Why Do Introverts Love Being Alone? Here’s the Science

an introvert enjoys spending time alone

Chemically, there’s a good reason introverts really enjoy alone time.

As an introvert, I generally prefer books to parties and meaty conversation to light chitchat. It also means, by definition, I love spending time alone. When I suddenly find myself alone — like when my partner leaves for the night or a friend cancels plans — I feel giddy. Like, really giddy. For introverts, is there anything better than time to yourself?

And, like many introverts, when I don’t get that alone time, I feel stressed and drained. Every little annoyance is magnified, and I start snapping at the people around me without reason. Sometimes I feel anxious and depressed, or like I can’t even think or function, as my brain turns into a slow computer on dial-up. Yes, the introvert hangover is real.

So why do introverts love being alone so much? And why does socializing deplete us? Research has some interesting answers, and it begins with how our brains process reward. Let’s take a look.

The Introvert-Reward Connection

When writing my book, The Secret Lives of Introverts, I spoke with Colin DeYoung, a psychology professor at the University of Minnesota who had recently published a paper on introversion. He explained that one of the reasons introverts love alone time has to do with how we respond to rewards.

No, I’m not talking the gold stars your grade-school teacher slapped on your test when you did well. For adults, rewards are things like money, social status, social affiliation, and even sex and food. When you get promoted at work or convince an attractive stranger to give you his or her phone number, you’re earning a reward. Hurray!

Of course, introverts care about things like money, relationships, and food too. But researchers believe that introverts are wired to respond differently than extroverts to rewards. Compared to the more outgoing among us, we “quiet ones” are simply less motivated and energized by rewards. It’s like extroverts see big, juicy steaks everywhere, while to introverts, it’s mostly overcooked hamburgers.

In fact, as any introvert can tell you, sometimes those “rewards” aren’t just less tantalizing — they’re actually tiring and annoying. And that brings me to another slice of the science cake: how introverts react to stimulation.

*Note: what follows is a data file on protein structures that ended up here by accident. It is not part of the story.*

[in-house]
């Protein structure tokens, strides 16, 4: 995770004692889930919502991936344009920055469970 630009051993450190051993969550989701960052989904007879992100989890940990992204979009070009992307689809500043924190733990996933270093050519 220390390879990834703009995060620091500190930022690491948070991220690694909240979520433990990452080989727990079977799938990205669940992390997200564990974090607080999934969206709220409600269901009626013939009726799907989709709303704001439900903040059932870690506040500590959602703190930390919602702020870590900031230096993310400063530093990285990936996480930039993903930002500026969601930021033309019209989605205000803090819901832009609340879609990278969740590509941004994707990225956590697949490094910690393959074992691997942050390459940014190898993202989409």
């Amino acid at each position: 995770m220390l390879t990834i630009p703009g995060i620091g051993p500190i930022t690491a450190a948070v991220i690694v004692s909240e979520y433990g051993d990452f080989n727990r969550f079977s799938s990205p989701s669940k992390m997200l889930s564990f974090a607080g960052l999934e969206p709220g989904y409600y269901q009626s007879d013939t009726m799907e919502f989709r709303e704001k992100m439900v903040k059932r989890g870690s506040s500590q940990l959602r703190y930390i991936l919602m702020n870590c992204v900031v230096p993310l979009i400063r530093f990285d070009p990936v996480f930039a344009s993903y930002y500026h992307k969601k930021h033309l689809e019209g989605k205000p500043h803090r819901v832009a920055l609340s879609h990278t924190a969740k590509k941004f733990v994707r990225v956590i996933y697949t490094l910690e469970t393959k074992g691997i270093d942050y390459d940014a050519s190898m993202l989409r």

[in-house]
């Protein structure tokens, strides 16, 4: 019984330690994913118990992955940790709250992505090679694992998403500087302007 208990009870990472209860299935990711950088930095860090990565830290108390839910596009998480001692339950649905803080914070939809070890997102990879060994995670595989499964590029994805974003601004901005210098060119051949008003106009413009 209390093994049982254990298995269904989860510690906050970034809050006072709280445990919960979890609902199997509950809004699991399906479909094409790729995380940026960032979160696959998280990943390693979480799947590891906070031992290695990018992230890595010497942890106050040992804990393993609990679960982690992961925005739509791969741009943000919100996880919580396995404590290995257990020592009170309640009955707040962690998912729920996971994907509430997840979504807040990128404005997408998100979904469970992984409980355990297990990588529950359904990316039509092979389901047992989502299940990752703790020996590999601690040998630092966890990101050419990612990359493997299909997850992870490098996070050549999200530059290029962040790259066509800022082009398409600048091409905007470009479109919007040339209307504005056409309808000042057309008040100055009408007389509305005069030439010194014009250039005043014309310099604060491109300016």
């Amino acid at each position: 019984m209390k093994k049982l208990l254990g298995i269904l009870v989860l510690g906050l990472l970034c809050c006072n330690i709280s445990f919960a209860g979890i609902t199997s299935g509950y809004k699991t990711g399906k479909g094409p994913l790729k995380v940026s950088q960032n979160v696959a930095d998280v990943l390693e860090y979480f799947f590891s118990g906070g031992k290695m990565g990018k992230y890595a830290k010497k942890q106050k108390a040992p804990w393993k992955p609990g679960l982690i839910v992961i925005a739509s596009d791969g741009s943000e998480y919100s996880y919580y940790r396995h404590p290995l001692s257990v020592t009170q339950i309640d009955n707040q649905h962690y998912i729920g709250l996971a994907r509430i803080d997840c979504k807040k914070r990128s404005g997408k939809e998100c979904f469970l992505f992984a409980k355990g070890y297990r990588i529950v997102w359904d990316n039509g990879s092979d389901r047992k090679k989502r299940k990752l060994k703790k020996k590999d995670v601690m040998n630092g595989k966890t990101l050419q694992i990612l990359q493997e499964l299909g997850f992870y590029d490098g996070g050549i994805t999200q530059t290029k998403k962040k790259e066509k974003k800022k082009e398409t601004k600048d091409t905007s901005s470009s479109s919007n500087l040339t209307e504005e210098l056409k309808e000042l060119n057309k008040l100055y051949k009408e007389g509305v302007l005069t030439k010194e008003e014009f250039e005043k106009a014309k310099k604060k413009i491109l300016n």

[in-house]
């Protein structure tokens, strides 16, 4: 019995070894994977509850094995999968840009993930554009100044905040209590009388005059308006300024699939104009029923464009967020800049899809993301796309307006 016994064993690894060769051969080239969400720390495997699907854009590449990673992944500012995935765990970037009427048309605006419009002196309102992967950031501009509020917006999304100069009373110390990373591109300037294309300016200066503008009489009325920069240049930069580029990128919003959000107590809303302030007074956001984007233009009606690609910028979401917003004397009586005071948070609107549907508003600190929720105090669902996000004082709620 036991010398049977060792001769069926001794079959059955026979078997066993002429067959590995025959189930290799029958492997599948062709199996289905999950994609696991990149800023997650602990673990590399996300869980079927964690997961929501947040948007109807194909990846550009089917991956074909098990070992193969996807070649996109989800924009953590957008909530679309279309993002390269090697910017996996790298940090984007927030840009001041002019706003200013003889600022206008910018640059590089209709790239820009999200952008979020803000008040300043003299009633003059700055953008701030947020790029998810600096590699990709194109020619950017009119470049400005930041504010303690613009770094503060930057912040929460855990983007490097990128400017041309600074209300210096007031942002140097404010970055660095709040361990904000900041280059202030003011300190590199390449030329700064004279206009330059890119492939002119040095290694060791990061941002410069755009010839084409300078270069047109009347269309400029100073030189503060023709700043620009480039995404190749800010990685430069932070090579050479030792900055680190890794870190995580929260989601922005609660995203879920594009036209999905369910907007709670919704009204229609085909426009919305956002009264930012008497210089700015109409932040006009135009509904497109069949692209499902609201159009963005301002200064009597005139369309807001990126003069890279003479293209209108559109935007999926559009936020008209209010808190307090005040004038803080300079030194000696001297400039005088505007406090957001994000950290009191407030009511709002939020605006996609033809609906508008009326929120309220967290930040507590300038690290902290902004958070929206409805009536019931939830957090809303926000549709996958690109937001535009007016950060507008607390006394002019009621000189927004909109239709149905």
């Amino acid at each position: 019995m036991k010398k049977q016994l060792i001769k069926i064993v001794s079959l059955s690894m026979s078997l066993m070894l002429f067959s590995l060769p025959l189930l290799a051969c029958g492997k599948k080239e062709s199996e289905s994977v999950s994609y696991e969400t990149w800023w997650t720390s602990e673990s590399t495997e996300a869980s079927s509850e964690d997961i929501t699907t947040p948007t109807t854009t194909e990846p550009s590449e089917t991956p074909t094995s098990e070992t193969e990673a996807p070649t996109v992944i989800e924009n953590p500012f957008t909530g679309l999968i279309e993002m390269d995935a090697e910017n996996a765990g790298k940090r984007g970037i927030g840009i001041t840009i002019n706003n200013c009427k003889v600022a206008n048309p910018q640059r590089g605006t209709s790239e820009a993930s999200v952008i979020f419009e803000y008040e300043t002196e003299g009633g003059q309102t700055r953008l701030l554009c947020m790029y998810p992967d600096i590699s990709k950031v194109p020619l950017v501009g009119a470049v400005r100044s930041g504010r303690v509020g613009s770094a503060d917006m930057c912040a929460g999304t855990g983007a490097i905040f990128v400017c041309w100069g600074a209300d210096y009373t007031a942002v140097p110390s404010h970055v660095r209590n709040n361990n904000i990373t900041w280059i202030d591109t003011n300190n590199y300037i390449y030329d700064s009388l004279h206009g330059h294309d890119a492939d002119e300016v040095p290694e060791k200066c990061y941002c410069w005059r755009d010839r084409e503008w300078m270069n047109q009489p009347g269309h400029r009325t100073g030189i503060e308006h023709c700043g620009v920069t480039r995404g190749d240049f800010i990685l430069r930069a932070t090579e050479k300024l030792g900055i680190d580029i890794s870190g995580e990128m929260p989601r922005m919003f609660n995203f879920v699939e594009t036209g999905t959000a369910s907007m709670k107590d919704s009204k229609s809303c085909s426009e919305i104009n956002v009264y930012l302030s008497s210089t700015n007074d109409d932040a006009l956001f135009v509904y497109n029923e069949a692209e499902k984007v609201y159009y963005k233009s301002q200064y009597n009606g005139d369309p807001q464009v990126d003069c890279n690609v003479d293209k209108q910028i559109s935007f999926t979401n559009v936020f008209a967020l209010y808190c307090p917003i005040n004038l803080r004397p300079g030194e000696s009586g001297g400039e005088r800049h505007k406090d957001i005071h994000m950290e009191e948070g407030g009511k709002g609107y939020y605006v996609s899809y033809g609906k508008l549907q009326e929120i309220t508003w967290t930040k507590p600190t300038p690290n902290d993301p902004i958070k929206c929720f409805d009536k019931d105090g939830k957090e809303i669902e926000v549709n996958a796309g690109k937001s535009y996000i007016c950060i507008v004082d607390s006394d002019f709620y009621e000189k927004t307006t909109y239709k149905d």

Introverts Require Less Stimulation

Take, for example, two friends — one an extrovert, the other an introvert — at a house party. They’re crammed in a room with lots of people, and loud music blasts from huge speakers. Everyone is practically shouting to make their voice heard over the din. A dozen conversations are going on at once, along with a dozen things to pay attention to.

For the extrovert, this level of stimulation may be just right. He sees potential rewards everywhere — an attractive woman across the room, old relationships to be deepened, and new friends to be made. Most important, tonight is a chance to elevate his status within his group, that is, if he makes the right moves.

So, the extrovert feels energized and excited to be at the party. So motivated, in fact, that he stays late into the night. He’s worn out the next day and needs some time to recover (partying is hard work, after all), but to him, the energy spent was well worth it.

Now back to our introvert — see him hunkered in the corner? For him, this environment is simply too much. It’s too loud, there are too many things to pay attention to, and all the people in the room create a dizzying buzz of activity. Sure, he wants friends and to be liked too, but these “rewards” just don’t appear as tantalizing.

So, the introvert heads home early, where he watches a movie with his roommate. In his own apartment, with just one other person, the level of stimulation feels just right.

The Dopamine Difference